But fiction never found out her legitimate object, till society ar rived at that pitch of refinement, when the study of individual passions became more interesting than the naked relation of incidents, either of adventure or suffering. The history of the human heart, and of every-day life, came to be, in the eyes of most, of more importance than onslaughts, sieges, and shipwrecks, in which they never had any part, and which, therefore, might astonish for a moment, but could not engage their lasting attention. They turned to matters more familiar and first, the drama presented the prominent features of the social character; and afterwards, the desire of a minuter knowledge, gave rise and encouragement to the novel. The French, however much they might be behind in a poetical point of view, for a long time preceded us in social improvements and as that people have not a great sense of personal dignity, they took the readiest way of gratifying the curiosity which this improvement generated, by a detail of their own private affairs, in their memoirs. The prouder Englishman, now that he has the same curiosity to provide for, strives to accomplish it by bringing the knowledge derived from observation in society to bear upon a set of fictitious incidents and actors. Hence the novel may be aptly enough distinguished as the fiction of Memoir. It is no easy matter to determine to which of all these classes of fictitious narrative, Mr. Cunningham's present work most properly belongs the plot of it, if plot it may be called, is similar to those of the old romances; the scene is as varied as in the most rambling Life and Adventures; and the conversations and exhibition of character are much in the style of the novel. The author himself has termed it a romance;' but we have some doubts of the propriety of this designation. Strictly speaking, a romance cannot now be written: the time for it has long passed away, else why are not some of the old works which bear that name still familiar? The modern romance is, in fact, essentially a novel: the subject of it is ancient manners: and passages of arms, and other characteristics of the age of chivalry, may be introduced; but nevertheless, the whole is so moulded, that it becomes a novel, and is misnamed romance. Another use made of the term Romance is, that it is applied indiscriminately to such works of imagination as do not readily come under any other description. When an author finishes a work out of the common rules of composition, he says to himself,-"What am I to do with this production? the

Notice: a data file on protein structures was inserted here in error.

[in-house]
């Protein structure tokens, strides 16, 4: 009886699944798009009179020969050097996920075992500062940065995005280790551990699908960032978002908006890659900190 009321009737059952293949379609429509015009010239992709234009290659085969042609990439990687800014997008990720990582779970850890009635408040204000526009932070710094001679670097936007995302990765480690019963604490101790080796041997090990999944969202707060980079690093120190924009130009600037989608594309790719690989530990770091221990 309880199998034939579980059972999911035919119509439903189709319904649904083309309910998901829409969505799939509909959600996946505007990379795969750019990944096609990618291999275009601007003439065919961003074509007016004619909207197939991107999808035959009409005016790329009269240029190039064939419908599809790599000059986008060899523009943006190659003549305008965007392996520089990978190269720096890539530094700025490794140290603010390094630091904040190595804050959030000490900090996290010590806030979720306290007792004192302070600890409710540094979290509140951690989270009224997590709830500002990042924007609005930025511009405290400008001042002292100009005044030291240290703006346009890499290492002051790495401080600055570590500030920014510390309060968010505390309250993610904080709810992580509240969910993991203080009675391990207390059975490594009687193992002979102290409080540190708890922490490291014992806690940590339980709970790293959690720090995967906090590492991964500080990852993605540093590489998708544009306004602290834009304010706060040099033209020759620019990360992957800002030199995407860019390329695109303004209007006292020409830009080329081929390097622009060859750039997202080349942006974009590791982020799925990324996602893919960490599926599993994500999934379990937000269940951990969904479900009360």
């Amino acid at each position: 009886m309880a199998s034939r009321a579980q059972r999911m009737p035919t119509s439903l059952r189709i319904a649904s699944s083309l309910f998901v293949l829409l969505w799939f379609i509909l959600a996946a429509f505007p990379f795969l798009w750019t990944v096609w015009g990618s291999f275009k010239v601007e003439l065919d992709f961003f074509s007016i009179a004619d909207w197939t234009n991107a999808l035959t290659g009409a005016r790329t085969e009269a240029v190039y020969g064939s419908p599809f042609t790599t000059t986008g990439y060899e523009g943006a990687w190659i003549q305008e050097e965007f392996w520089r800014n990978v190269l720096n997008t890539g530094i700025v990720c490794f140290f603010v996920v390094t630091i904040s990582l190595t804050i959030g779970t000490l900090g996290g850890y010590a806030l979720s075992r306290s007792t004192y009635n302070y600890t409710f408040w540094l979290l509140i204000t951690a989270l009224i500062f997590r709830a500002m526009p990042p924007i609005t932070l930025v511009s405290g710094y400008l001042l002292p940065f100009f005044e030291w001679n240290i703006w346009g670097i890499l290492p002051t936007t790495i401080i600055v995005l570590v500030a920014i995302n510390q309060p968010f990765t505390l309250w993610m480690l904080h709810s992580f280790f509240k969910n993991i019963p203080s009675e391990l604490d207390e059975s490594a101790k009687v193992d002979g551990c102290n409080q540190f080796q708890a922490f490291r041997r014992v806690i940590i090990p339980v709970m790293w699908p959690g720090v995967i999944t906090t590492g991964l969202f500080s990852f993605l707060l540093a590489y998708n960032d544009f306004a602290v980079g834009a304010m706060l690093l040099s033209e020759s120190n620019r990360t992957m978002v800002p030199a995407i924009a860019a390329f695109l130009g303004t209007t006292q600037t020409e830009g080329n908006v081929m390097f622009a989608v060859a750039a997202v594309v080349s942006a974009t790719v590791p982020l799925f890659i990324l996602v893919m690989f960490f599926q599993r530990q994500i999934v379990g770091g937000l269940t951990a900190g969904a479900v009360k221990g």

most extraordinary licenses are taken in it, and I shall be abused at all hands on account of them. The critics will never allow that it is a novel.-Oh! I have it," he continues; "I'll get rid of all these difficulties, by calling it a romance;" and a romance he writes it down, and thinks himself secure from censure. We very much suspect that Mr. Cunningham stands in this predicament. But not to dispute about names, we shall state briefly in what points Paul Jones, considering it simply as a work written with a view to please the public, appears to us defective.

In the first place, the frequent transition from one country to another, is a grand fault of the performance. We would not impose, rigidly, upon the writer of prose fiction, unities either of time or place; but still there are certain bounds which must be observed with respect to both of these particulars. The man who sits down comfortably by the fire, to enjoy himself over a work of this description, and opens with a scene in some quarter of Great Britain, does not like to be whirled away to Paris-to be twitched from Paris to America-to be transferred, after a turn or two among the half-bloods, to the storming of a Turkish city on the Liman sea-brought back thence to St. Petersburgh, and from St. Petersburgh to Paris. It is clear, that so many violent changes of situation, cannot admit of any regularity of plot; characters must be taken up, and dropped again, before we gain much acquaintance with them, and the reader soon comes to regard the majority of dramatis persona with the same indifference that he feels in gazing at a passing crowd. One writer can scarcely be supposed conversant enough with the characters of men of so many different regions; and, granting that he were, unless that part of his story relating to each, were made complete in itself, we do not see how it is possible, with the same change of place and of character, to combine all that knowledge in one work, and carry the interest unimpaired through the whole of it.